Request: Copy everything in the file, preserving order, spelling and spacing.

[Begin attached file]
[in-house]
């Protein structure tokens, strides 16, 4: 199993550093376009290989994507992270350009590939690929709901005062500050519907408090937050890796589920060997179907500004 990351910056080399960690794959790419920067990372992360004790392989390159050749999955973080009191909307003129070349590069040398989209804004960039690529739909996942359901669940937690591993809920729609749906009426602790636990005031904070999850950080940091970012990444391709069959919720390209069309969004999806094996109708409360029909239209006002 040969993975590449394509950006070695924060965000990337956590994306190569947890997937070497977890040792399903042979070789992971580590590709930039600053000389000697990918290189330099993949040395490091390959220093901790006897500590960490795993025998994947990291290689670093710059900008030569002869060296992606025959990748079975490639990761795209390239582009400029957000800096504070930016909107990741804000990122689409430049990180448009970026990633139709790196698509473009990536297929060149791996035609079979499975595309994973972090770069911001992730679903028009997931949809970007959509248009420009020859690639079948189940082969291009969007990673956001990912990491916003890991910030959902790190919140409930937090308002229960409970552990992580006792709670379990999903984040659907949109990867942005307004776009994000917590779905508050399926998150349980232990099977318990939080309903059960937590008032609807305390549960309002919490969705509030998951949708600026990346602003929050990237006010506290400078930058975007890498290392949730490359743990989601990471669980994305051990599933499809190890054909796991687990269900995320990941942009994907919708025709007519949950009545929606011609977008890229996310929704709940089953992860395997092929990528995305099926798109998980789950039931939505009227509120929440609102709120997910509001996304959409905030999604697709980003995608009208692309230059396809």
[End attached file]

[in-house]
């Protein structure tokens, strides 16, 4: 199993550093376009290989994507992270350009590939690929709901005062500050519907408090937050890796589920060997179907500004 990351910056080399960690794959790419920067990372992360004790392989390159050749999955973080009191909307003129070349590069040398989209804004960039690529739909996942359901669940937690591993809920729609749906009426602790636990005031904070999850950080940091970012990444391709069959919720390209069309969004999806094996109708409360029909239209006002 040969993975590449394509950006070695924060965000990337956590994306190569947890997937070497977890040792399903042979070789992971580590590709930039600053000389000697990918290189330099993949040395490091390959220093901790006897500590960490795993025998994947990291290689670093710059900008030569002869060296992606025959990748079975490639990761795209390239582009400029957000800096504070930016909107990741804000990122689409430049990180448009970026990633139709790196698509473009990536297929060149791996035609079979499975595309994973972090770069911001992730679903028009997931949809970007959509248009420009020859690639079948189940082969291009969007990673956001990912990491916003890991910030959902790190919140409930937090308002229960409970552990992580006792709670379990999903984040659907949109990867942005307004776009994000917590779905508050399926998150349980232990099977318990939080309903059960937590008032609807305390549960309002919490969705509030998951949708600026990346602003929050990237006010506290400078930058975007890498290392949730490359743990989601990471669980994305051990599933499809190890054909796991687990269900995320990941942009994907919708025709007519949950009545929606011609977008890229996310929704709940089953992860395997092929990528995305099926798109998980789950039931939505009227509120929440609102709120997910509001996304959409905030999604697709980003995608009208692309230059396809």